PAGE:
• sensitive US military facilities based in the ROK since the early 1950s form part of the Defence of Japan doctrine; rapid deployment facilities for the defence and security of Japan.
Shortly before the Trump administration began diplomatic initiatives with the DPRK, however, assessments were conducted about the feasibility of moving the US facilities based in the ROK to Guam, as a major shift in regional US foreign policy. 
The moves clearly signified US exasperation with the ROK drifting closer into China's sphere of influence. A series of presidential administrations in Seoul have, likewise, shown the ROK is no longer a fully-compliant state existing under US-led tutelage, but a country wanting to defend its own interests and sovereignty. The recent legal decision about forced labour at the hands of Japan during the Second World War is evidence, itself, of the development; the Abe administration allege the legal matter was resolved decades ago when presidential administrations in the Blue House merely rubber-stamped US directives.    
Three further important considerations have also arisen:
• the fact the diplomatic note from Kim You-geun also included reference to recent developments 'that caused significant change in the nature of defence co-operation. In such a situation, we have determined it is not in the national interest to maintain the agreement that was signed for the purpose of exchanging sensitive military intelligence', is evidence of just how far the ROK has asserted itself in recent times (5);
• coming so soon after the completion of recent joint US-ROK military exercises off the Korean peninsula has revealed the US losing most of its once tight grip on developments in the ROK. Their influence within the presidential Blue House is waning;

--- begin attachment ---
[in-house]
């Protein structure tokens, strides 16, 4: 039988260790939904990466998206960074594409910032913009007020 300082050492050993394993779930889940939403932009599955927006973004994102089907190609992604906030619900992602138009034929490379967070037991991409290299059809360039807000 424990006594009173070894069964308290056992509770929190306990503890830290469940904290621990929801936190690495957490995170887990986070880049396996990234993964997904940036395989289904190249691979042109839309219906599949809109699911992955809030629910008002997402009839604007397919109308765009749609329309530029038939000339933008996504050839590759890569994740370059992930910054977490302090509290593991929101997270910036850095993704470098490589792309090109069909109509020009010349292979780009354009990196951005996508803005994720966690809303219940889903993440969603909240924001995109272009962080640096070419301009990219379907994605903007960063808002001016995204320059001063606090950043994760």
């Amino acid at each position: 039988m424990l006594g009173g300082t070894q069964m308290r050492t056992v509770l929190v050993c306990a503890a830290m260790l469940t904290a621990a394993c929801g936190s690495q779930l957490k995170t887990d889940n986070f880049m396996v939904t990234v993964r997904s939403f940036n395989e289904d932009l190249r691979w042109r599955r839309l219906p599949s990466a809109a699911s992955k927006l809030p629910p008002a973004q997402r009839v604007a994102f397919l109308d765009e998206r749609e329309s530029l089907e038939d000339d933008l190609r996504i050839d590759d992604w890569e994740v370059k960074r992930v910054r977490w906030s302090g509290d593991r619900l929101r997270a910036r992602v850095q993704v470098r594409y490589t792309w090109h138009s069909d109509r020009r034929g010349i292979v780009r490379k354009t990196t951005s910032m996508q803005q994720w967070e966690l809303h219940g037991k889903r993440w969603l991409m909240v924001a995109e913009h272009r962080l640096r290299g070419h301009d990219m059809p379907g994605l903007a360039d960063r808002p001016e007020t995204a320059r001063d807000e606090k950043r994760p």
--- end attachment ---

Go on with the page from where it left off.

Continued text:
• the mere raising of the possibility that the US were even considering the shift in their foreign policy from the ROK to Guam provided the green light for other players to exploit the US position to their own advantage.
It, therefore, came as no surprise to note within hours of severing crucial intelligence-sharing commitments with Japan, the ROK military began a carefully-planned two-day naval exercise over a group of small islands contested by Japan; the Koreans call the small landmasses Dokdo, while the Japanese refer to them as Takeshima. The exercise included drills with aircraft landings on the islets together with warships manoeuvring nearby.
While Japan's Foreign Ministry stated the islets belonged to Japan and that the drills were 'unacceptable', the ROK navy used the opportunity to note their military planning included similar exercises on the twice-a-year basis. (6)
The naval exercise was intended to send a clear message to Japan about the recent diplomatic stand-off and the fact they were originally planned in June but ' consideration of relations with Japan', reveal how close the US-led trade war with China has come to major regional defence and security considerations. (7) 
It should be noted Australia, due to its close relationship with Japan through TSD planning and also as a regional power, stands to get drawn into diplomatic stand-offs like the present one between Japan and the ROK:
We, therefore, need an independent foreign policy before the diplomatic rivalries and stand-offs interrupt manufacturing supply-chains throwing tens of thousands, if not millions of ordinary working people out of their employment, and also escalating into real-war scenarios where the working-class will be expected to fight wars in the name of the defence and security of 'US interests'.
1.     Intelligence ties with Tokyo cut by Seoul, Australian, 23 August 2019.
2.     Ibid.
3.     Japanese PM set to visit sub war grave, Australian, 13 November 2018.
4.     US intensifies military presence in the Indo-Pacific, The Global Times (China), 24 July 2018.
5.     Australian, op.cit., 23 August 2019.
6.     Kim tests a new 'super-large' multiple rocket launcher, Australian, 26 August 2019.
7.     Ibid.